He was optioned after the blowup outing against Baltimore, and at the time Lovullo said getting past 18 hitters will be something Cecconi needs to conquer. That is unless his two-pitch combination translates to becoming a plus reliever at some point, but he is set up to compete for a rotation spot this spring.

RHP Ryne Nelson: Up-and-down rookie to more consistent big leaguer

Nelson’s final send off in 2023 was a heroic 5.1-inning effort with one earned run in Game 4 against the Rangers. He was the cleanup man after a bullpen game went horribly wrong, but in doing so he saved the bullpen for Game 5.

The season as a whole was up and down with Nelson making 27 starts, third on the team. He put together some solid stretches, particularly in June and July when he threw at least seven innings in three of five starts. But he allowed six earned runs in back-to-back starts in August leading to getting optioned to work on his breaking stuff.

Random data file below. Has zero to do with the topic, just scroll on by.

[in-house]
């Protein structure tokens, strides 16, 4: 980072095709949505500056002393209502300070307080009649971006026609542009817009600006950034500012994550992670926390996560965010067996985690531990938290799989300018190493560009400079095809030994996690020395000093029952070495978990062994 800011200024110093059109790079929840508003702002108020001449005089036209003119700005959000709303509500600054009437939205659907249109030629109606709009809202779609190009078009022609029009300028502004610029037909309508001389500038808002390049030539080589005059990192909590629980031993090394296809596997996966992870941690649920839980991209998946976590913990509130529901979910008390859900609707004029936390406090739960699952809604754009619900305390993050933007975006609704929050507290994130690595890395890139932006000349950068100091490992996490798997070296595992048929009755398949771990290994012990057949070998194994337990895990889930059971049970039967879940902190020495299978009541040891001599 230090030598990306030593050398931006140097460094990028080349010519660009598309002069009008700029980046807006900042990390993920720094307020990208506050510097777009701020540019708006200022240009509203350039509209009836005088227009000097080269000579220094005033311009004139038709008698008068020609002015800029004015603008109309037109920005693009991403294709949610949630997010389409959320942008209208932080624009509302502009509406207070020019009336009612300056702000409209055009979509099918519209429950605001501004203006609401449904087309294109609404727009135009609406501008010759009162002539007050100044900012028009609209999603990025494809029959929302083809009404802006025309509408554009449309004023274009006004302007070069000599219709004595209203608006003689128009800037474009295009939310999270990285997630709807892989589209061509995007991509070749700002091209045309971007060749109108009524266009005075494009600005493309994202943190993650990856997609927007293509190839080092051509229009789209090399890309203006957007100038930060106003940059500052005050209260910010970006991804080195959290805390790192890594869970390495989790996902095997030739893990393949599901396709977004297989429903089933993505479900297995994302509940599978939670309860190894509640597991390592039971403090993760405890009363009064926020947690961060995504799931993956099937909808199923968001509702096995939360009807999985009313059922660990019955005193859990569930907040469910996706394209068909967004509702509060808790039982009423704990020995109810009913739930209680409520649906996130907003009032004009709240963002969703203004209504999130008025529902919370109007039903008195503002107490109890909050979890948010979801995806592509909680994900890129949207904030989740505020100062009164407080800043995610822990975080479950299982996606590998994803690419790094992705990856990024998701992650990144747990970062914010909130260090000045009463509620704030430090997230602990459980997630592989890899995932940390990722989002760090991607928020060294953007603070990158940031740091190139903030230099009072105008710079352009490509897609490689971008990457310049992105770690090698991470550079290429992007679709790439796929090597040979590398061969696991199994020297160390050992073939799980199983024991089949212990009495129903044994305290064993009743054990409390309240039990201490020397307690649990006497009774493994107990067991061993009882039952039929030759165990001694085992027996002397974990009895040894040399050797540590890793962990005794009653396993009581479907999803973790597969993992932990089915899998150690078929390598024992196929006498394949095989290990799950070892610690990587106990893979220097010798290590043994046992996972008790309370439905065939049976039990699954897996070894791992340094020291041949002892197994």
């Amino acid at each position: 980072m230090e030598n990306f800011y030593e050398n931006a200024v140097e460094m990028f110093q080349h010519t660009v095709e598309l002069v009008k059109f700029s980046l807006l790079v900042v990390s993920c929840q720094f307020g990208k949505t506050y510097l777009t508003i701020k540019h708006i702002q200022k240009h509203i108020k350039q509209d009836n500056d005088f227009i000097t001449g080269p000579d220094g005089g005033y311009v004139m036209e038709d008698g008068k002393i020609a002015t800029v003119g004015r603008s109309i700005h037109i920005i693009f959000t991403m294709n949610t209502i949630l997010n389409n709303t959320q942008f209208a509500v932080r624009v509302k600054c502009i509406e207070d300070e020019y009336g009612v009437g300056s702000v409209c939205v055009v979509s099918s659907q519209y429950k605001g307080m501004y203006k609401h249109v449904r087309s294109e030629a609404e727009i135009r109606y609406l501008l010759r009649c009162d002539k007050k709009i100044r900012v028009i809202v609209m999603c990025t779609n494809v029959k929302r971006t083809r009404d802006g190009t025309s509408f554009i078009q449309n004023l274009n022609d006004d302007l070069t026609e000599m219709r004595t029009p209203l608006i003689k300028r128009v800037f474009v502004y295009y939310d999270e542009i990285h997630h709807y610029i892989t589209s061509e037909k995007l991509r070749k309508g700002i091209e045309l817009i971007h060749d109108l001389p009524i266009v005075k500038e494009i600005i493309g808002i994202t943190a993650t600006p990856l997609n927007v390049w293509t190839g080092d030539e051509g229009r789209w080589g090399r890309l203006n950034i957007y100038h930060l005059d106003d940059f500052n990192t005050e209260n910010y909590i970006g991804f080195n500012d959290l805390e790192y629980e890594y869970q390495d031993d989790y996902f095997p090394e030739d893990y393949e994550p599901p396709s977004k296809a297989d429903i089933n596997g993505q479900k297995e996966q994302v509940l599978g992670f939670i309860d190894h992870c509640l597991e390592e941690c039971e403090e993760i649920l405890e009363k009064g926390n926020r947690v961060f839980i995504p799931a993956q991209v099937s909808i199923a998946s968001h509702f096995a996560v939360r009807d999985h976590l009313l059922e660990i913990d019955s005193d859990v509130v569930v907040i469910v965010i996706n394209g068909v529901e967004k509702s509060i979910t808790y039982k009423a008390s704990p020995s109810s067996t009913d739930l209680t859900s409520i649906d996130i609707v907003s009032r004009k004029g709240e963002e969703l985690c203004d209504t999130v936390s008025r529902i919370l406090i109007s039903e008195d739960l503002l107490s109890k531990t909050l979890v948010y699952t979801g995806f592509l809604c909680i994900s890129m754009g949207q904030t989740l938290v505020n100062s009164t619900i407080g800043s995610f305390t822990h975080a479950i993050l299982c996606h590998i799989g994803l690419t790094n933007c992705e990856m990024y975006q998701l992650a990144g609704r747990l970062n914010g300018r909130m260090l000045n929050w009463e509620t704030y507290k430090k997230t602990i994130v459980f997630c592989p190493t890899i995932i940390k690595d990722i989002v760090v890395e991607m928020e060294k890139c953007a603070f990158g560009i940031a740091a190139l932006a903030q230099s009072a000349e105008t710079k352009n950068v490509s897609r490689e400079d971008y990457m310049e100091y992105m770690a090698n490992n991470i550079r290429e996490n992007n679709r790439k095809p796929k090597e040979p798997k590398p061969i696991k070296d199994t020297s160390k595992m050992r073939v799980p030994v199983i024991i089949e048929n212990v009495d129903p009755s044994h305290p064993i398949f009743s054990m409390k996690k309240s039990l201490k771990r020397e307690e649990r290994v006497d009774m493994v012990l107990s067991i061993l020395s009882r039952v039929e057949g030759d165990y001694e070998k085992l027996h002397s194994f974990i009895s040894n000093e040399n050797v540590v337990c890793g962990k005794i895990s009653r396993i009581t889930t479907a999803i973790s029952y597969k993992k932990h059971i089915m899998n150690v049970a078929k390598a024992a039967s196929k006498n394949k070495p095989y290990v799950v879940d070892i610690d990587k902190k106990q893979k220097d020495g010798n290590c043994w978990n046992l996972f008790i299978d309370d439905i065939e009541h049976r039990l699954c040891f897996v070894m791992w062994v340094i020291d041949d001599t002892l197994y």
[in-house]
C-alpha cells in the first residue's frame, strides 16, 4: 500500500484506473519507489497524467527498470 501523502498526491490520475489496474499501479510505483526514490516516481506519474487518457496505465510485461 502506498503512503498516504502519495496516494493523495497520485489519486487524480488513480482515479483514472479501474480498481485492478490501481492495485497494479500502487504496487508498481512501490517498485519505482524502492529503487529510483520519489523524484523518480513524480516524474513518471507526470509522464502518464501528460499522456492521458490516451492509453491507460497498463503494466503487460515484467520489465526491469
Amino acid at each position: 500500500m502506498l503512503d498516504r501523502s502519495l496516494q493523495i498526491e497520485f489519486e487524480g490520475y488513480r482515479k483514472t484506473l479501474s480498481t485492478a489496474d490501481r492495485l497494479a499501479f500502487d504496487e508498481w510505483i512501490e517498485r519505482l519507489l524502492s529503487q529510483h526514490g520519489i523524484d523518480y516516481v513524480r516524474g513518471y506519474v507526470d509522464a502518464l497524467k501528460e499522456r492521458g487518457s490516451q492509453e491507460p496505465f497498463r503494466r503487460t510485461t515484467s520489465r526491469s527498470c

Can he miss more bats after last year’s experience will be something to watch going forward. He will also compete for a spot in the rotation along with the likes of Cecconi and Tommy Henry.

RHP Justin Martinez: Raw filth to bullpen weapon

Martinez lit up the radar gun in his MLB debut last season, hitting 102s with the hardest fastball on the team. His splitter had an astounding 58.3% whiff rate as his most effective pitch.

But the 21-year-old also walked 11 batters in 10 innings, and those manufactured jams led to 14 runs scoring.

Martinez would certainly give hitters a different look if he can find himself back on the roster.

RHP Luis Frias: Quad-A to full-time major leaguer

Frias jumped back and forth from Arizona and Reno throughout 2023, making strides as the season progressed. He stayed put on the major league squad in September and through the postseason. Taking out his April and May, he boasted a 2.22 ERA the rest of the season with 18 strikeouts and 10 walks in 24.1 innings.

He is still 25 years old, one of the younger relievers to make a MLB impact thus far.